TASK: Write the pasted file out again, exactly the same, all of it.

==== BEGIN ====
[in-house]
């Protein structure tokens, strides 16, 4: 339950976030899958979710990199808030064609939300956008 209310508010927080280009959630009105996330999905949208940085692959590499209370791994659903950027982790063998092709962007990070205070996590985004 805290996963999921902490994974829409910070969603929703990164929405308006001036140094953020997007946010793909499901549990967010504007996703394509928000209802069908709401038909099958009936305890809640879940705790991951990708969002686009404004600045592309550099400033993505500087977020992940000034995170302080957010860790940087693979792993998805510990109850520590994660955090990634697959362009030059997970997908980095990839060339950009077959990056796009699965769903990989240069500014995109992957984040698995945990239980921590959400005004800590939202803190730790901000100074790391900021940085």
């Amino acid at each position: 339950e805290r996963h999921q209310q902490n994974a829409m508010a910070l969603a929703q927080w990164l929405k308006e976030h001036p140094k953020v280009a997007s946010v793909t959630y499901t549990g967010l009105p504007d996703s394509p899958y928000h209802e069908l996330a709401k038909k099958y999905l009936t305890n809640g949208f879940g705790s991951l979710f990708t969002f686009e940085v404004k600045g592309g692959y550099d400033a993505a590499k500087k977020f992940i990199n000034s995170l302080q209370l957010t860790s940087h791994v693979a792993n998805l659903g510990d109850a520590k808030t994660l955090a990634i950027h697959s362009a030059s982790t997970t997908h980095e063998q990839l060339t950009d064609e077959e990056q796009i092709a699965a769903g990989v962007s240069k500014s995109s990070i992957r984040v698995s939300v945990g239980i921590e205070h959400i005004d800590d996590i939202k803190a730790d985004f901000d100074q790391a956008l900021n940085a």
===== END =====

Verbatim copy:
[in-house]
């Protein structure tokens, strides 16, 4: 339950976030899958979710990199808030064609939300956008 209310508010927080280009959630009105996330999905949208940085692959590499209370791994659903950027982790063998092709962007990070205070996590985004 805290996963999921902490994974829409910070969603929703990164929405308006001036140094953020997007946010793909499901549990967010504007996703394509928000209802069908709401038909099958009936305890809640879940705790991951990708969002686009404004600045592309550099400033993505500087977020992940000034995170302080957010860790940087693979792993998805510990109850520590994660955090990634697959362009030059997970997908980095990839060339950009077959990056796009699965769903990989240069500014995109992957984040698995945990239980921590959400005004800590939202803190730790901000100074790391900021940085």
């Amino acid at each position: 339950e805290r996963h999921q209310q902490n994974a829409m508010a910070l969603a929703q927080w990164l929405k308006e976030h001036p140094k953020v280009a997007s946010v793909t959630y499901t549990g967010l009105p504007d996703s394509p899958y928000h209802e069908l996330a709401k038909k099958y999905l009936t305890n809640g949208f879940g705790s991951l979710f990708t969002f686009e940085v404004k600045g592309g692959y550099d400033a993505a590499k500087k977020f992940i990199n000034s995170l302080q209370l957010t860790s940087h791994v693979a792993n998805l659903g510990d109850a520590k808030t994660l955090a990634i950027h697959s362009a030059s982790t997970t997908h980095e063998q990839l060339t950009d064609e077959e990056q796009i092709a699965a769903g990989v962007s240069k500014s995109s990070i992957r984040v698995s939300v945990g239980i921590e205070h959400i005004d800590d996590i939202k803190a730790d985004f901000d100074q790391a956008l900021n940085a």